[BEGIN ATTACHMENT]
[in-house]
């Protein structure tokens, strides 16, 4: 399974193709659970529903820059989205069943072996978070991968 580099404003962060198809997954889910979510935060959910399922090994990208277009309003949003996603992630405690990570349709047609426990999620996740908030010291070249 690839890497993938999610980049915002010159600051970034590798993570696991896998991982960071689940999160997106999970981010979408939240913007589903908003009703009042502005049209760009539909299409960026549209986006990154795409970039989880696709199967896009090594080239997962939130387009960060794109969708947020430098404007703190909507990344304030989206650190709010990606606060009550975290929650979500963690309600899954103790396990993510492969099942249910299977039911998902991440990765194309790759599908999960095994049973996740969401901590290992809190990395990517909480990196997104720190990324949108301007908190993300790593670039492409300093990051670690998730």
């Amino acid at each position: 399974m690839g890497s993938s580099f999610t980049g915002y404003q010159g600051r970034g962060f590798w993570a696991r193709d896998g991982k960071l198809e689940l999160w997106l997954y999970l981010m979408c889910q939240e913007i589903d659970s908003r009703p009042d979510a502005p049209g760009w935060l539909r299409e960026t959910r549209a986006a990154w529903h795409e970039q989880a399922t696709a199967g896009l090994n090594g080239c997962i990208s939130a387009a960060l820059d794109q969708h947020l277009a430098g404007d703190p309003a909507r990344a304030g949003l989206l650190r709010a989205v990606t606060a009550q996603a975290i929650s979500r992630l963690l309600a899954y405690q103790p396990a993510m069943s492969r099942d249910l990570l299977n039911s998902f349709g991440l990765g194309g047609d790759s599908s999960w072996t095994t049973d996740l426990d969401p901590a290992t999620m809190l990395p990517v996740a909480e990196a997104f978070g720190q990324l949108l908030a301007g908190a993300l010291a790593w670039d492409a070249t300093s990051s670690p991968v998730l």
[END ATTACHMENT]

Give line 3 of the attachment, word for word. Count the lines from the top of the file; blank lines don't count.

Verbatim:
């Amino acid at each position: 399974m690839g890497s993938s580099f999610t980049g915002y404003q010159g600051r970034g962060f590798w993570a696991r193709d896998g991982k960071l198809e689940l999160w997106l997954y999970l981010m979408c889910q939240e913007i589903d659970s908003r009703p009042d979510a502005p049209g760009w935060l539909r299409e960026t959910r549209a986006a990154w529903h795409e970039q989880a399922t696709a199967g896009l090994n090594g080239c997962i990208s939130a387009a960060l820059d794109q969708h947020l277009a430098g404007d703190p309003a909507r990344a304030g949003l989206l650190r709010a989205v990606t606060a009550q996603a975290i929650s979500r992630l963690l309600a899954y405690q103790p396990a993510m069943s492969r099942d249910l990570l299977n039911s998902f349709g991440l990765g194309g047609d790759s599908s999960w072996t095994t049973d996740l426990d969401p901590a290992t999620m809190l990395p990517v996740a909480e990196a997104f978070g720190q990324l949108l908030a301007g908190a993300l010291a790593w670039d492409a070249t300093s990051s670690p991968v998730l």